Wolli’s park is for beginners at Sunnegga and has its own, smaller, lift pass. Kinderparadies is a two-storey building 200m from the railway station. It’s open seven days a week and inside are separate areas for different ages and interests. Upstairs is for toddlers and very small children from three months. Downstairs is a dolls play area, a building blocks area, and another with cars, trucks, garages and a tool bench. There’s also an outdoor playground with a small ski slope where children from three years can learn.
Where to Stay
There’s a rapidly-improving choice of luxury hotels and chalets in Zermatt – so try to save your trip for a winter when you can afford one of them. You’ll need to factor in one of the great pleasures of being in Zermatt: eating out. A good choice would be to go for an apartment, B&B, or a flexible hotel or chalet – and plan just one big lunch or dinner a day, in a range of different restaurants. Otherwise you might explode.
The good old favourites
The eminent hotels here are Grand Hotel Zermatterhof, a favourite of both Audrey Hepburn and Walt Disney, which is still glamorous. This would be our choice over the flashier Mont Cervin Palace, although that too is over a century old. Many of its suites come with a Jacuzzi and an open fireplace, while the separate Residence has some good suites with kitchens and saunas. In splendid isolation up the mountain at Gornergrat is Riffelalp Resort 2222 (the numbers are its altitude) with a spa and a nice sun terrace.
The offbeat hotels
Hotel Alex is a bizarre Alpine-Byzantine fusion, with eclectically decorated rooms, a swimming-pool and spa. None of the 30 rooms in The Omnia have numbers, and the hotel is set deep into the rocky side of the mountain. There’s a gorgeous indoor-outdoor swimming-pool too, lots of floor-to-ceiling windows, wooden floors, modern fireplaces and funky bathrooms. One of the highlights is relaxing in the Cavern – a glass and steel space inside a man-made cave that floats on water.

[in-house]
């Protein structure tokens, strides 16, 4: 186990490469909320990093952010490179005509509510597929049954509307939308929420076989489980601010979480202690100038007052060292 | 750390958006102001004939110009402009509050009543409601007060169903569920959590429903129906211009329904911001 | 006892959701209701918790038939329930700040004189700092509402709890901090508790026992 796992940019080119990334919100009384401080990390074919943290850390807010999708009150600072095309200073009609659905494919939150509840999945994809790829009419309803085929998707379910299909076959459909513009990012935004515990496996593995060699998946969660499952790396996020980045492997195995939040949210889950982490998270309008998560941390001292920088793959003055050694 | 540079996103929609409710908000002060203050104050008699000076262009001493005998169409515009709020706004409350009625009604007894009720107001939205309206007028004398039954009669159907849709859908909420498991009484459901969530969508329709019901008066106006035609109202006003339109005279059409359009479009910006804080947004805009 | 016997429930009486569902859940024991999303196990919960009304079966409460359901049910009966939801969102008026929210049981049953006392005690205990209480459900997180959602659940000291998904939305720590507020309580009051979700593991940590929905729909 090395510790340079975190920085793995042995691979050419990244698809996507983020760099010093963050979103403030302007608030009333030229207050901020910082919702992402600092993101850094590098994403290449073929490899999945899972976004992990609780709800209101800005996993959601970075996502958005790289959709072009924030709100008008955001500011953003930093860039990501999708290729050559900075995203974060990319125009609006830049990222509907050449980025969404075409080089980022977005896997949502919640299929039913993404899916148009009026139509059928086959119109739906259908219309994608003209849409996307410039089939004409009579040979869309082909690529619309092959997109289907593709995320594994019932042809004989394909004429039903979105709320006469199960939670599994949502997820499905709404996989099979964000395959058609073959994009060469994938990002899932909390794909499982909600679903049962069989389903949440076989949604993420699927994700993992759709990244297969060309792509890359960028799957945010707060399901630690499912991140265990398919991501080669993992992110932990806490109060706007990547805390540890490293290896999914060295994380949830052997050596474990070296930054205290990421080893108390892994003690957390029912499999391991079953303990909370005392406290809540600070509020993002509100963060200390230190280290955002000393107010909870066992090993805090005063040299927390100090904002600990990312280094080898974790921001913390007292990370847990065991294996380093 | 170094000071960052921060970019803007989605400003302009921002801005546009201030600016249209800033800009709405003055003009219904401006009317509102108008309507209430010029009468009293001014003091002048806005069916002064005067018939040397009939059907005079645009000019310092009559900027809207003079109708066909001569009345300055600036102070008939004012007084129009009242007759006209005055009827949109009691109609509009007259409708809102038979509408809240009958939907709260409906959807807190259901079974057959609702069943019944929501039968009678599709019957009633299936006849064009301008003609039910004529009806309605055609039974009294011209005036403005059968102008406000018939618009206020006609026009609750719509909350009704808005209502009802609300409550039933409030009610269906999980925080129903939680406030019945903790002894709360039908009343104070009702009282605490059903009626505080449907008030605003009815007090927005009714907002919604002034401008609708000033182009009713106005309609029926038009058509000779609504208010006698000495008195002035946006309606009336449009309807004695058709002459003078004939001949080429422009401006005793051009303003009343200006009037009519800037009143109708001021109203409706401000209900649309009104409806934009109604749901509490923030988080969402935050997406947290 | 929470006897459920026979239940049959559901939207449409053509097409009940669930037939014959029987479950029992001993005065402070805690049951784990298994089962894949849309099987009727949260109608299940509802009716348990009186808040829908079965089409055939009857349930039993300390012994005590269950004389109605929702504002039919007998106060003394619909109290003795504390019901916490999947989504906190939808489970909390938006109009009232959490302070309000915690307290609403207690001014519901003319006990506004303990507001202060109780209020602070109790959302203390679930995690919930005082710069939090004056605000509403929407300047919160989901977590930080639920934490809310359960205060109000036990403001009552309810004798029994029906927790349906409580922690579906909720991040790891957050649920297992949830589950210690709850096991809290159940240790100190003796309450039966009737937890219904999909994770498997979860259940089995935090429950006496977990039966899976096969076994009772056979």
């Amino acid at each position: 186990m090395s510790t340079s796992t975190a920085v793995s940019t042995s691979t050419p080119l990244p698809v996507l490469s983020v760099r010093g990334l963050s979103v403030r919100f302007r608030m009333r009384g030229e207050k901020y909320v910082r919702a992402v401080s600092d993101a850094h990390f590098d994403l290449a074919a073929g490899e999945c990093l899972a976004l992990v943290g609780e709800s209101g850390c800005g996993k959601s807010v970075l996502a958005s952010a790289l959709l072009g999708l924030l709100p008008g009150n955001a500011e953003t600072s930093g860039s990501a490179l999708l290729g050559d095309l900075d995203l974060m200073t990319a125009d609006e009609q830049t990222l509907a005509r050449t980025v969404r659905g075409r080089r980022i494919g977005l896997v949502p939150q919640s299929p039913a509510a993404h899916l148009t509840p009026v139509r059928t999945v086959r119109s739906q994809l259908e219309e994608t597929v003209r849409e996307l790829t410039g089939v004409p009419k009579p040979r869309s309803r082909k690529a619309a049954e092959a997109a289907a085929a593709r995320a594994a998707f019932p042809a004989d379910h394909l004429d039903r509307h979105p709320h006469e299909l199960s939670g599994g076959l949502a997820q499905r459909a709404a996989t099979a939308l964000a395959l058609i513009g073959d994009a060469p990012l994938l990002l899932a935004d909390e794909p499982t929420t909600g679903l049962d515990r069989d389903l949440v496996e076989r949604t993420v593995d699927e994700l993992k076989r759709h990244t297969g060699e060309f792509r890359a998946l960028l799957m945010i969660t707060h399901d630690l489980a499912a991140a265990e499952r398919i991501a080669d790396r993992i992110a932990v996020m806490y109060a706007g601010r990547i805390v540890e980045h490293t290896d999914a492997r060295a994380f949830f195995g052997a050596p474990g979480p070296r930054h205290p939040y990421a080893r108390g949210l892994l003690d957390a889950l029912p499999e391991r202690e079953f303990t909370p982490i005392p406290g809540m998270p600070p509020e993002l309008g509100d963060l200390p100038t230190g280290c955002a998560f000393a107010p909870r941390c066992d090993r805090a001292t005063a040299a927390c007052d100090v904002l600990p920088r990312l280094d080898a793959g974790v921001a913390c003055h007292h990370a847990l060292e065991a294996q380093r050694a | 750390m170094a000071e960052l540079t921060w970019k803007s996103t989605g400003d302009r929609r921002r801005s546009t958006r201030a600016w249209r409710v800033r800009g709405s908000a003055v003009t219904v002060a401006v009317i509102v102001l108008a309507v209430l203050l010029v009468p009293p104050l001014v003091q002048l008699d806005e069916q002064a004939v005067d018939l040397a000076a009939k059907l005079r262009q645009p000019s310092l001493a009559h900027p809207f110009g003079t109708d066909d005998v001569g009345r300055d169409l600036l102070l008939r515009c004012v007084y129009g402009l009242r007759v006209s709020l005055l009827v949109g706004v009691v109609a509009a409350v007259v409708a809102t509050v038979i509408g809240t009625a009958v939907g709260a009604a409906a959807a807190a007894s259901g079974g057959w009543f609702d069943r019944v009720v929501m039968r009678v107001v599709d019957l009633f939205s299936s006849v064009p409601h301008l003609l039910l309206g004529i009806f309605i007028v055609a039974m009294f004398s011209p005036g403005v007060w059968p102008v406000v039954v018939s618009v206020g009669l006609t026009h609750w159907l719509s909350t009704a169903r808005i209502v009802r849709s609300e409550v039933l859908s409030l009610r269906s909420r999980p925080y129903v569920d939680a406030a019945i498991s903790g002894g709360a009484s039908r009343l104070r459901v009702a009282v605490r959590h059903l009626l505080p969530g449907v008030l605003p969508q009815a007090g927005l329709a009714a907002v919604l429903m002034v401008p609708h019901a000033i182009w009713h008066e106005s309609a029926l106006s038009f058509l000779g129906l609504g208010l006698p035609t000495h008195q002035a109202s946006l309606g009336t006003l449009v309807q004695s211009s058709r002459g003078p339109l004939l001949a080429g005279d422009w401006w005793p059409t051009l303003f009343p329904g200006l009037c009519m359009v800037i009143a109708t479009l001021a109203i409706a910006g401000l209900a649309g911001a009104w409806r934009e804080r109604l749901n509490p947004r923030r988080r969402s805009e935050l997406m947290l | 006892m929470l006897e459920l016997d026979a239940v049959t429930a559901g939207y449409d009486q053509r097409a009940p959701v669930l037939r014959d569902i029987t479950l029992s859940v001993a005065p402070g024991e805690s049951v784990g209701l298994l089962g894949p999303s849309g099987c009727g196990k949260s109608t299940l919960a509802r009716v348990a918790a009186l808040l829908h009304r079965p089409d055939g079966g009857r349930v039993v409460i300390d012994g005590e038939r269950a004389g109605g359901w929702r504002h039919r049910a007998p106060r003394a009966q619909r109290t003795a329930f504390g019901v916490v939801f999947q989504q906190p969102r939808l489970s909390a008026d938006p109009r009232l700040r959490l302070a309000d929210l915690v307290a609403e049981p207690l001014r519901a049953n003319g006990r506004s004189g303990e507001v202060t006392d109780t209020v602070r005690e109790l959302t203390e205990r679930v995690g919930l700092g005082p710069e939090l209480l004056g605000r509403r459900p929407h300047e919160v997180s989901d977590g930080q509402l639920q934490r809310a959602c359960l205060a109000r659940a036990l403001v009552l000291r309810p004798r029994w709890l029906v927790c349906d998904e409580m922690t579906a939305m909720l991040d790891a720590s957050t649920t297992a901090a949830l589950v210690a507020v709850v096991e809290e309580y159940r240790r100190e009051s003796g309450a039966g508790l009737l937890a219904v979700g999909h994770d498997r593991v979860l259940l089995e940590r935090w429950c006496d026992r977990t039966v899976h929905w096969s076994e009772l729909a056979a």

The Alpine Residence of Hotel Mirabeau has the kind of super-cool rooms you’d expect to find in Manhattan, not Zermatt. Just make sure you stay in the residence and not in the main hotel, whose rooms are older. By the way, the wine bar here – Josef’s Wine Lounge – runs the Vernissage a close second as the most sophisticated place in town for a drink. The only drawback is that the Mirabeau is at the wrong end of town for the main lifts up to the Klein Matterhorn. If you’re going to do this thing in style you need to budget for lots of electric taxis (or plan to ski on the Rothorn a lot instead).
Hotel Matthiol is light, airy and modern. It is a bit of a walk from the centre but receives rave reviews. It has recently been refurbished with half of the new rooms equipped with a private spa. The hotel bar offers snacks throughout the day, regional produce is offered in the steak restaurant, and fondue is served in four gondolas in the hotel garden.
Hotel Julen gets the thumbs up from us because it’s cute, clean, well run and well-positioned, just over the river from the church in the middle of town. It’s also close to the Papperla Pub, and its nightclub, the Schneewittli, which could be a problem – although none of its reviews say anything about the noise.
Cervo Mountain Boutique Resort combines comfort with hunting cabin charm; it has a spa and an in-house fine dining restaurant with 14 Gault Millau points.
You might almost miss the Monte Rosa hotel, so unobtrusive is its modest wooden entrance door in the Bahnhofstrasse. But this is without a doubt the most atmospheric and historic hotel in the resort (it opened in 1853) – as the base from which Victorian mountaineer, Edward Whymper, set off to conquer the Matterhorn. Winston Churchill stayed here too. Edwards Bar on the ground floor also serves the best Aperol Spritz in town.
Cool bed and breakfasts